Sometimes ideas come about from a confluence of ideas and inspirations. We've been working with lentils and coconut. First Alex made coconut lentils. Then we drained off the broth and folded in coconut cream to make creamy coconut lentils, which will be part of our sous vide workshop for the Star Chefs International Chefs Congress. We had some leftover coconut cream and the lentil cooking liquid (primarily coconut water) and so we combined the two to make a light, silky coconut lentil sauce.
Meanwhile we had been discussing Mediterranean food, mainly falafel and tabouleh. We happened to come across some gorgeous scallops at Whole Foods and so Alex decided to make a scallop "tabouleh", only in is head it was made with couscous instead of bulgur. But that didn't really matter because he was only trying recreate the texture of the grain. He finely minced several scallops and then slowly cooked them in olive oil. Once they were cooked he cooled them down and used a food processor to mince them into the grain size he was looking for. Then he folded in chopped mitsuba, Yuzusco and lemon oil. It a passing resemblence to bulgur in its texture and bright herbal flavors but no one would have guessed the connection unless they were told. It's the difference between inspiration and recreation.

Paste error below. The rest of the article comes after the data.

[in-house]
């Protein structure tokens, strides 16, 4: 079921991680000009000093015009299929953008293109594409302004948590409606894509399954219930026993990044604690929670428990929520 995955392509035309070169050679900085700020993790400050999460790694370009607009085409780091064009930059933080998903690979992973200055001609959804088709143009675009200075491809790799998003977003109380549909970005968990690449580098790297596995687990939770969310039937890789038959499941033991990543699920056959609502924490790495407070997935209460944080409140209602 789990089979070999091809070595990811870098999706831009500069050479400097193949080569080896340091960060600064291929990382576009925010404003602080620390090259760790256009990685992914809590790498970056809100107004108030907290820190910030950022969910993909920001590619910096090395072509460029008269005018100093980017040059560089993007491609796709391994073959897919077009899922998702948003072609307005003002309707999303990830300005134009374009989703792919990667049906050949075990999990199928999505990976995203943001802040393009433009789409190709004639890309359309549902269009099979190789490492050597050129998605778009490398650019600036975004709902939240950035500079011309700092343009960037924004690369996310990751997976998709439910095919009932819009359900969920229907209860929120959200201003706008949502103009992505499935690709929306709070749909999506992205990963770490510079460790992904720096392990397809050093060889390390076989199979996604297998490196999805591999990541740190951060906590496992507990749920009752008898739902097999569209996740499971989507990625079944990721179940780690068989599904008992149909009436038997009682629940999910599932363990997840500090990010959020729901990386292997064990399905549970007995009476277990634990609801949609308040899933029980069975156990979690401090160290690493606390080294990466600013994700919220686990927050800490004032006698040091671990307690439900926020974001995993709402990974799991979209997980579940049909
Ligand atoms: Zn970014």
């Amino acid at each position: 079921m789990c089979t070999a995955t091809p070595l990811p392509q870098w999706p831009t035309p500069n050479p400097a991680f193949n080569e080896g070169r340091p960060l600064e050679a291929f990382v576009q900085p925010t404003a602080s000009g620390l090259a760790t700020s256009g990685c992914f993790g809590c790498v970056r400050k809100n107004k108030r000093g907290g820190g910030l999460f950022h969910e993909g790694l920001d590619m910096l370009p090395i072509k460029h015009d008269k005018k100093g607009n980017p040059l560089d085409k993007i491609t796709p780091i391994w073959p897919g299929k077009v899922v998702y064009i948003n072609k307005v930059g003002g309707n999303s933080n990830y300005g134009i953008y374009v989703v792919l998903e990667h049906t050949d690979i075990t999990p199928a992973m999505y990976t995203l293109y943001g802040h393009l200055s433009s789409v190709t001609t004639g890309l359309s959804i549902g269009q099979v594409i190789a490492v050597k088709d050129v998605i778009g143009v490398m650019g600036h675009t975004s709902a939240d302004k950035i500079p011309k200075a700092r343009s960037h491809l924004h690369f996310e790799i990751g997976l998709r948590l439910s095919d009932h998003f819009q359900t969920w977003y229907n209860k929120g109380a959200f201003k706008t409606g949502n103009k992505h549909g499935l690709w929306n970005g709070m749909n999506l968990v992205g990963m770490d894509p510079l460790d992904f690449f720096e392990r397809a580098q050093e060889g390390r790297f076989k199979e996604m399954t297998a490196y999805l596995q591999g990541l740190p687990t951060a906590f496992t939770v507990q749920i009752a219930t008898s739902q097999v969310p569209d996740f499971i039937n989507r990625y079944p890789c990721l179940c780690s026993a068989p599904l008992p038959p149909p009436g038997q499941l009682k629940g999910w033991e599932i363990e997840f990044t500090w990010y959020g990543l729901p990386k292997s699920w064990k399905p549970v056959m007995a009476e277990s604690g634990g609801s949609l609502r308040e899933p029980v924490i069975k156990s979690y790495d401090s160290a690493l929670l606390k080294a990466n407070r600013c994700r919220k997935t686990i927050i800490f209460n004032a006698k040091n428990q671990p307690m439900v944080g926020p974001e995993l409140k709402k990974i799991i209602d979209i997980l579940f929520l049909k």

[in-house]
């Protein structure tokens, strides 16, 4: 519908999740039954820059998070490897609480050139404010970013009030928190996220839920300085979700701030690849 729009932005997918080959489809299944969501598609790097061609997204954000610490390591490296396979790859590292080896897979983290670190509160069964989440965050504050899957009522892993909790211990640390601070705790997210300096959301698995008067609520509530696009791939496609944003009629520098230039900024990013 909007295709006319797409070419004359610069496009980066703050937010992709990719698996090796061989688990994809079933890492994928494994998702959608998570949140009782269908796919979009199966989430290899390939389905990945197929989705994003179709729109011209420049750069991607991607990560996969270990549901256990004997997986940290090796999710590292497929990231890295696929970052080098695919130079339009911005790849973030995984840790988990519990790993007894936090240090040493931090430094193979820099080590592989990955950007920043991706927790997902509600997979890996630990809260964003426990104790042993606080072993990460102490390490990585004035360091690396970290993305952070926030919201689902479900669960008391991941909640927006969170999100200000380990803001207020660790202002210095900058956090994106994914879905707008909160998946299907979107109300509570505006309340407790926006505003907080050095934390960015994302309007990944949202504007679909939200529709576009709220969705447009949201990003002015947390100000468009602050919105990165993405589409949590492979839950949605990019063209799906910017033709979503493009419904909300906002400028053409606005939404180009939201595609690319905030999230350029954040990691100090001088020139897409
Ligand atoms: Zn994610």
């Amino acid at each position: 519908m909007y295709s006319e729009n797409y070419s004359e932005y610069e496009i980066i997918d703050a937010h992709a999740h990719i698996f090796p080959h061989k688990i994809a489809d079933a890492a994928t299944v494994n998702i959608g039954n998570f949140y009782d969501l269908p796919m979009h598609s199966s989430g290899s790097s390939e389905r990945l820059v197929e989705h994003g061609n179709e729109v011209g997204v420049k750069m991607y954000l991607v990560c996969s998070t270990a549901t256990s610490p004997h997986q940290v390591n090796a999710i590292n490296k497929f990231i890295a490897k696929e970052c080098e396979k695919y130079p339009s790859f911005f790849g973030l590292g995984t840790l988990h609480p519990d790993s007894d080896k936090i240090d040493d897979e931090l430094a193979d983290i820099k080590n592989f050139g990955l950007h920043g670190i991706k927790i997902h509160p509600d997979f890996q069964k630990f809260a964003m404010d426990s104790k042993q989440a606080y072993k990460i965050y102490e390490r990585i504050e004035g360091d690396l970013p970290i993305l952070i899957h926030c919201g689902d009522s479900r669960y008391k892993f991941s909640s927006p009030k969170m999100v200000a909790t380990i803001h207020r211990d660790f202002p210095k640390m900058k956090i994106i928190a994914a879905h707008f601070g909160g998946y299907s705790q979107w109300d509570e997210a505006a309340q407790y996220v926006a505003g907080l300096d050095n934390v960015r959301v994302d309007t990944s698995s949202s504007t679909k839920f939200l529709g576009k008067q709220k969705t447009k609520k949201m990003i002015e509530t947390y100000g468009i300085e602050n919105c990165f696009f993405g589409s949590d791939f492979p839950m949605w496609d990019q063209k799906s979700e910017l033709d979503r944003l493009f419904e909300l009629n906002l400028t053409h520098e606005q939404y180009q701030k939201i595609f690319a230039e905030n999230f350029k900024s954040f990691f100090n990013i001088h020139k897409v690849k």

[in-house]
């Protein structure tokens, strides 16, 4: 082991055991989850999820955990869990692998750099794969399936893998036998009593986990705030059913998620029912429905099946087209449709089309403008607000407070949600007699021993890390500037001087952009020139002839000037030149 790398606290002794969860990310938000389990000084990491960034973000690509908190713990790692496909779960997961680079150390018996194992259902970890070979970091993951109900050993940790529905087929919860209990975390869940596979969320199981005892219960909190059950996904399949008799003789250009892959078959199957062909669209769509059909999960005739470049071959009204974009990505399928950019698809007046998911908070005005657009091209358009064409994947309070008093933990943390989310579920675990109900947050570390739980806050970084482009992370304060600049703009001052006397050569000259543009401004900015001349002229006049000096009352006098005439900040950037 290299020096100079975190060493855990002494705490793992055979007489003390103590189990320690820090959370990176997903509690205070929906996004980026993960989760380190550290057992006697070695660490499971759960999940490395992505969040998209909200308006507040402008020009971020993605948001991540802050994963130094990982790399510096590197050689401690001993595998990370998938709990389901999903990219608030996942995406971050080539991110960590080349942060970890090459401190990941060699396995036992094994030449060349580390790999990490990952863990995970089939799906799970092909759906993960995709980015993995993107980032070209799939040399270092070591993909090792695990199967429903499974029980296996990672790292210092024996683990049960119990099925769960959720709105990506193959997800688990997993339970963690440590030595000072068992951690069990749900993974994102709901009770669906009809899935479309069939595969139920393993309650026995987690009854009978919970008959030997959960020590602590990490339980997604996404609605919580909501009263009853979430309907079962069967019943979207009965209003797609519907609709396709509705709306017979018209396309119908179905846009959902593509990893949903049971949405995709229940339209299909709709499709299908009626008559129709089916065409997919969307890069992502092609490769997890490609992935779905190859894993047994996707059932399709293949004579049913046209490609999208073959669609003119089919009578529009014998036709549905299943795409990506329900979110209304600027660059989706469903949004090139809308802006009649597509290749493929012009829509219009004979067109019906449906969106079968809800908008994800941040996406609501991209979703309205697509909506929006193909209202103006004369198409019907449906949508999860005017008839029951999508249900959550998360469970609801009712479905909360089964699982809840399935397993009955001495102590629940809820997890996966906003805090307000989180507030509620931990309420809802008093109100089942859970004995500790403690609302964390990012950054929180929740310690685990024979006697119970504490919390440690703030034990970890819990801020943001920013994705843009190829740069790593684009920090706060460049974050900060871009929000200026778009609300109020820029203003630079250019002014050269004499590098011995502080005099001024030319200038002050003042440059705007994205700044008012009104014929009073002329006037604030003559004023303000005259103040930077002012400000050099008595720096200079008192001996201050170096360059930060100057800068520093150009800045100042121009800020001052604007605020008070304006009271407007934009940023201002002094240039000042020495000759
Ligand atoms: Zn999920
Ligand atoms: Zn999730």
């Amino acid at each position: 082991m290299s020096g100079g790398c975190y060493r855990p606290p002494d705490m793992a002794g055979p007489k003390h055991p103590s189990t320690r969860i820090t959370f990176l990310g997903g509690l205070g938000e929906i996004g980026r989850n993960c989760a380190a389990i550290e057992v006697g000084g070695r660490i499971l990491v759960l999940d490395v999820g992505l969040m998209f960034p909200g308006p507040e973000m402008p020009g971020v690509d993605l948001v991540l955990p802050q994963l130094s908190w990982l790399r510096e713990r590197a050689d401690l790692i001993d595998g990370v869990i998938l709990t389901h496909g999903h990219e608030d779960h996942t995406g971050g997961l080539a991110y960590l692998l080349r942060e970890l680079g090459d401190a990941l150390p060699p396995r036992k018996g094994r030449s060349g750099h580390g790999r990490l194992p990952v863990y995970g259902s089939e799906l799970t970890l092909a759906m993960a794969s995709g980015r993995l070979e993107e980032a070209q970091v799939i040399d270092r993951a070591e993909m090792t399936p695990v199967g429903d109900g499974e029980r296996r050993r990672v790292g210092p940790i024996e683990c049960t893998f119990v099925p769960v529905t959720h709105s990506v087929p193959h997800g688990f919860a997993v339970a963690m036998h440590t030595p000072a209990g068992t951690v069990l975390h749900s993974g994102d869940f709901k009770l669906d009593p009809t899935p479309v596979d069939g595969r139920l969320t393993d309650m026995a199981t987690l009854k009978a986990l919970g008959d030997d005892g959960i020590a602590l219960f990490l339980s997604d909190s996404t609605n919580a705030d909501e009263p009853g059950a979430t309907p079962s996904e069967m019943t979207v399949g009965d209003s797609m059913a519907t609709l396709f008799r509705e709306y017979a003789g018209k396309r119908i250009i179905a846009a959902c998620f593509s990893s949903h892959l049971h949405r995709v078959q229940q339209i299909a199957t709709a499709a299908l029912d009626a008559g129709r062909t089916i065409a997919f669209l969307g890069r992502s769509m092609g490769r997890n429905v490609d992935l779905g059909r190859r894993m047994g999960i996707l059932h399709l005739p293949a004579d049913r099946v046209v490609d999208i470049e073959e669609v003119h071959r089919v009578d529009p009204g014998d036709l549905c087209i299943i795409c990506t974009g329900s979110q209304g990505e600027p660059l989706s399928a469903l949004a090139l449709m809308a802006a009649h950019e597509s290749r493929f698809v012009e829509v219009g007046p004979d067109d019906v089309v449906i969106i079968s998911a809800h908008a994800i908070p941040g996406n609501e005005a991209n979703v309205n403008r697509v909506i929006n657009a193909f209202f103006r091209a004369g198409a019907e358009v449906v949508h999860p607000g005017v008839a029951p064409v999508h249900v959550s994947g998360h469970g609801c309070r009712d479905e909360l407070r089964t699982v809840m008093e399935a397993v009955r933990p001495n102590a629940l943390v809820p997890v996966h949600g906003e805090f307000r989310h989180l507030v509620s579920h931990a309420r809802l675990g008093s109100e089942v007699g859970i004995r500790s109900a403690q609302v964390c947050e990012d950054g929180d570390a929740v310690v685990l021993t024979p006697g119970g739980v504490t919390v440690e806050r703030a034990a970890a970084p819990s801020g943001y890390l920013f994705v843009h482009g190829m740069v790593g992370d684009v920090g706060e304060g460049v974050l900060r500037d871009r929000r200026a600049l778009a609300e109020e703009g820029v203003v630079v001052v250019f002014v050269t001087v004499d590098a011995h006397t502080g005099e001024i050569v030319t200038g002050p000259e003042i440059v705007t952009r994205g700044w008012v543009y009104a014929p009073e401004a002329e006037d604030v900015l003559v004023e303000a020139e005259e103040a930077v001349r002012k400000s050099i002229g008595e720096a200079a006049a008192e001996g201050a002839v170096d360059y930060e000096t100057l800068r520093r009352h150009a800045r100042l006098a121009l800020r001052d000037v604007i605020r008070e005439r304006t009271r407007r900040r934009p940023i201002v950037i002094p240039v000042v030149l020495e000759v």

He then added some seared scallops which were gently torn into pieces by hand. These were dressed in their own juices and added to the plate. The final major piece came from small coconut bowties, made by dehydrating coconut cream seasoned with ground grains of paradise and Tasmanian peppercorns. A few garlic chive blossoms and mitsuba leaves were all that we needed to finish the dish. It had a variety of flavors and textures playing off one another, the sweet, salty, nutty, earthy, herbal notes each playing its part and creating something much more than just the sum of its parts. There may not have been a clear plan when we began cooking but fitting together the pieces is what we do best.